Several seasons lay claim to being the “most wonderful time of the year.” Ironically, several seasons use the same 1963 Andy Williams version of the song It’s the Most Wonderful Time of the Year to advance their claim. The popular holiday song [written by two Jews, Edward Pola and George Wyle (born Weissman, who went on to write the TV theme to Gilligan’s Island)] proclaims the virtues of winter. An extremely effective Staples commercial (pictured left), which debuted in 1996, proclaims the virtue of fall. And a recent Miller Lite commercial uses the same song to proclaim the wonderful-ness of summer.
So many claims to being the most wonderful time of the year! For schools, summer is the quiet time of transformation. When the routines of everyday life change, we confront change and the unfamiliar. How fitting it is that we take up the book of Numbers during the summer. In Hebrew it is called Bamidar (lit., “in the wilderness). A place so different from the routine of everyday life. A place of transformation. A place whose many wonders call out for attention.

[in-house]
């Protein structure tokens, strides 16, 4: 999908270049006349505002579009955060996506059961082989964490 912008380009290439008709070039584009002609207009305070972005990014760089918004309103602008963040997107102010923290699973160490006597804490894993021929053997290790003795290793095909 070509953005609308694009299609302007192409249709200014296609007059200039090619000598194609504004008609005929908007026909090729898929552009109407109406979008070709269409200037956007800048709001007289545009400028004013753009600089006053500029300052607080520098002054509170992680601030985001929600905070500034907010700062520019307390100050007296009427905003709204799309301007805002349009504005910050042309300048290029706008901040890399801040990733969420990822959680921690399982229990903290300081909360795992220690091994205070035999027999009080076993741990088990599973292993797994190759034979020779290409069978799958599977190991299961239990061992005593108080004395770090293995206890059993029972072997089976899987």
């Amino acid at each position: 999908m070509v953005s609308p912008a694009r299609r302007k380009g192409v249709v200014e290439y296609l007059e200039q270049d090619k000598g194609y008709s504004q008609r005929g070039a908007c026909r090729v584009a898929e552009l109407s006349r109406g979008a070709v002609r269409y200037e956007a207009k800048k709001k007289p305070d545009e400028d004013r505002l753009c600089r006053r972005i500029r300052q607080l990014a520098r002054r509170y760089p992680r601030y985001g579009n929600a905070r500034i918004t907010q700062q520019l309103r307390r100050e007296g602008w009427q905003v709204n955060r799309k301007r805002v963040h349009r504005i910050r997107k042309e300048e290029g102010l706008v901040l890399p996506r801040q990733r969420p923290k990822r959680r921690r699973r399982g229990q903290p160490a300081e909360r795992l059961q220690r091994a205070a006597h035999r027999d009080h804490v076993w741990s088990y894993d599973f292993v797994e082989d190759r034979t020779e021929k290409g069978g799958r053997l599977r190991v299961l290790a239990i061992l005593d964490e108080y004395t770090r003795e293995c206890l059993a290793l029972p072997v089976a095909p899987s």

The wilderness occupies more Torah than any other place in Torah. It is the place for consolidating and testing our experiences from the civilized world. It is the place that transforms the ancient Israelites through their journey from slavery to liberty to responsibility. The wonders of the wilderness are like summer itself.
This summer, the members of the JCHS Class of 2017 transform themselves into college and gap-year students. Everyone else also is transformed: 8th graders become high school students, 9th graders become sophomores, and so on. These transformations bring to mind my charge to the JCHS Class of 2017 at graduation.
I referred them back to the summer just before they started at JCHS when the faculty read (yes, even the faculty has summer reading!), Paul Tough’s How Children Succeed: Grit, Curiosity, and the Hidden Power of Character. His book pushed JCHS educators to reexamine the conventional definition of success rooted merely in wealth or celebrity or power, suggesting instead that we see success as fulfillment rooted in virtue, resilience, and wonder.